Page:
Ordinarily, the Volgi can go on for days about Japan’s insufficient historical reckoning with its crimes during World War Two. (Austria, please pick up the white courtesy phone.) Consequently, he generally enjoys when the Chinese shame the Japanese into some recognition of, say, the Rape of Nanking, or the hideous atrocities of Unit 731 in Harbin (Google it yourself, but be prepared for some gut-wrenching pictures).
That said, Japanese nationalism and assertiveness is hardly the problem of the day in Asia. It’s China that’s feeling its oats and grumbling about taking its proper place in the world (at the expense of its neighbors, the U.S., and Australia). So the Volgi is glad to see Gordon Chang’s report here that Yasuo Fukuda has resigned, likely bringing to power the LDP’s Tarō Asō, a charismatic, confident leader who—while a bit of a loose cannon—will present a strong face for Japan, lessening the chances of Chinese adventurism. As Mr. Chang writes:
Aso, if he gets his party’s nod, will not disappoint. For instance, he will not ignore the plight of the Japanese abducted by North Korean agents, thereby complicating President Bush’s efforts to settle the nuclear crisis with Pyongyang. Moreover, he is also bound to upset Beijing. While the dovish Fukuda thought it entirely proper to go to China to bow to a statute of Confucius, Aso will probably repeat earlier comments and tell the Chinese they’re a menace and declare that Taiwan is a separate country worthy of respect. He is just itching to go to Yasukuni, where war criminals are enshrined, thereby enraging Chinese, Koreans, and other Asians. In short, don’t look to him to show deference to Japan’s neighbors, friends, or foes.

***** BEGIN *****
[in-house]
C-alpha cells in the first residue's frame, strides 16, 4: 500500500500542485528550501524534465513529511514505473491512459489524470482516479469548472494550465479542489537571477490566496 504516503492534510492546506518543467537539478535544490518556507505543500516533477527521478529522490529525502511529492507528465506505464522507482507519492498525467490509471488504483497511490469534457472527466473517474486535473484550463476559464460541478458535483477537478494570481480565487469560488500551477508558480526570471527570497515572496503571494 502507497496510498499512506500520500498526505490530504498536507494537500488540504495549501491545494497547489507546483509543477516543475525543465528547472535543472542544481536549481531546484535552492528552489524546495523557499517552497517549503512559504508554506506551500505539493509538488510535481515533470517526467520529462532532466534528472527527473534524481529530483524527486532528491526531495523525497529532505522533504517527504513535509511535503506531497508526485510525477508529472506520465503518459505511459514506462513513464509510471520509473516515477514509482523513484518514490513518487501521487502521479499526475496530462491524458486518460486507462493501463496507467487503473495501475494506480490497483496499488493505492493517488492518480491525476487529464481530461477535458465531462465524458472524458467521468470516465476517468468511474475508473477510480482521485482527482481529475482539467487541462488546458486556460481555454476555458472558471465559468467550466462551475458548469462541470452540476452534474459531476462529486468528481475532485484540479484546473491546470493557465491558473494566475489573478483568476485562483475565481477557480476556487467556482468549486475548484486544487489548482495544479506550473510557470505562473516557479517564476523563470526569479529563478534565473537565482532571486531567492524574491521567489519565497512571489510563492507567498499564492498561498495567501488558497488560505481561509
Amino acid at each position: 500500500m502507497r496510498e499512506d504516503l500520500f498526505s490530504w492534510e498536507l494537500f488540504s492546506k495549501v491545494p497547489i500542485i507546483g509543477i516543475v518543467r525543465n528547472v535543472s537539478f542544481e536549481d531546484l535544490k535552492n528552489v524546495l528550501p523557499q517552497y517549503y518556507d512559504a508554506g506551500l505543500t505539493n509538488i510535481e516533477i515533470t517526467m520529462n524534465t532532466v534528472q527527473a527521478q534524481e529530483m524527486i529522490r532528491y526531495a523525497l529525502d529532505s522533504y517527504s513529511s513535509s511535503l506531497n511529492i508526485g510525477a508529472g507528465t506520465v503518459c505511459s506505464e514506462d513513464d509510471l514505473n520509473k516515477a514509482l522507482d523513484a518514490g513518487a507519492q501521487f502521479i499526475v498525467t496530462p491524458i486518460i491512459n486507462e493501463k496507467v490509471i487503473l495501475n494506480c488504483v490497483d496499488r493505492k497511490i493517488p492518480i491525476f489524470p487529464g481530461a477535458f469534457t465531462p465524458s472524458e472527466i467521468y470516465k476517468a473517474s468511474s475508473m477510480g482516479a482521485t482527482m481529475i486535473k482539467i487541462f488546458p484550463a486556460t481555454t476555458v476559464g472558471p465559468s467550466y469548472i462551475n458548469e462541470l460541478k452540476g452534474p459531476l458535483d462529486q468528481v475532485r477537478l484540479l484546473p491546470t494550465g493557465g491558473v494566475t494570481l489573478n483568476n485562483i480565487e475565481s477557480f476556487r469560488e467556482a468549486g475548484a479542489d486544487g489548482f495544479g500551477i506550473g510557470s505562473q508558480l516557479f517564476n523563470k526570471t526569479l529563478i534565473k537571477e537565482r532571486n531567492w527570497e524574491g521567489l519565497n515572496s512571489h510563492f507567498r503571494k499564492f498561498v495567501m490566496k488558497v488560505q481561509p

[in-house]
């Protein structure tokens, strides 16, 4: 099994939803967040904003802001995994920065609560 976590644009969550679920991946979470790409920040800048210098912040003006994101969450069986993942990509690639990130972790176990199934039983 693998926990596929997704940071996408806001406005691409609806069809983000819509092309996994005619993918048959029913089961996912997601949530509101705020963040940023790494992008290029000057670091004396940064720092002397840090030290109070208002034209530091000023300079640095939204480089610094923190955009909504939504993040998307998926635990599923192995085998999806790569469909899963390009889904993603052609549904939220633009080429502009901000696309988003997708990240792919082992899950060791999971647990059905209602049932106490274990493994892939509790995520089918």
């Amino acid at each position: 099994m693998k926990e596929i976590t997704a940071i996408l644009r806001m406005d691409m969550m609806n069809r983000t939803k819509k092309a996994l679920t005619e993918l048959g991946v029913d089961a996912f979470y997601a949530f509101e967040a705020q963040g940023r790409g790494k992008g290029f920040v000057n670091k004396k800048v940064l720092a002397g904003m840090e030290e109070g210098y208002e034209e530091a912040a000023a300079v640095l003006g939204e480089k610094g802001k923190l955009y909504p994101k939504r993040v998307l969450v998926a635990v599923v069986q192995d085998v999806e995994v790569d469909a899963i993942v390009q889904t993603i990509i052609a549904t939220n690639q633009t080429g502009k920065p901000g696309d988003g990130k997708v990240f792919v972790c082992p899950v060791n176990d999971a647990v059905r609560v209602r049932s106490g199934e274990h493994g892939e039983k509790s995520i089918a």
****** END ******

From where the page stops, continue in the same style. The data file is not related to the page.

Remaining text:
The Volgi would rather he didn’t visit Yasukuni, as has been the practice of Japan’s emperors ever since the enshrinement of 14 Class A war criminals—including Tōjō—and about 1,000 lesser war criminals, among the 2,600,000 kami [spirits] of those who died fighting for the Emperor commemorated there.
Given that Asō is a Catholic rather than a Buddhist, presumably his visit there would be to pray for the repose of the souls there, as is incumbent upon Catholics, leaving their judgement to God, rather than paying homage so they don’t become vengeful, as is a belief in Shintō. The Volgi finds it an objectionable and foolish bit of symbolism nevertheless, and the Catholic Church in Japan has previously condemned Junichirō Koizumi’s visit to Yasukuni, so one doubts they’ll give one of their own any cover.
Having an Asō lead Japan is a bit of a risk: could he provoke China into—or, Saakashvili-like, provide a pretext for—some nasty action. Possibly. The Volgi’s sense is that the Chinese régime, however emboldened by its Olympics success, remain cautious about dramatic actions, foreign or domestic. If this is so, having an assertive PM like Asō in Japan is a net plus, perhaps even allowing the United States to play good cop for a while in managing China. But, we shall see.
Don’t ask impertinent questions like that jackass Adept Lu.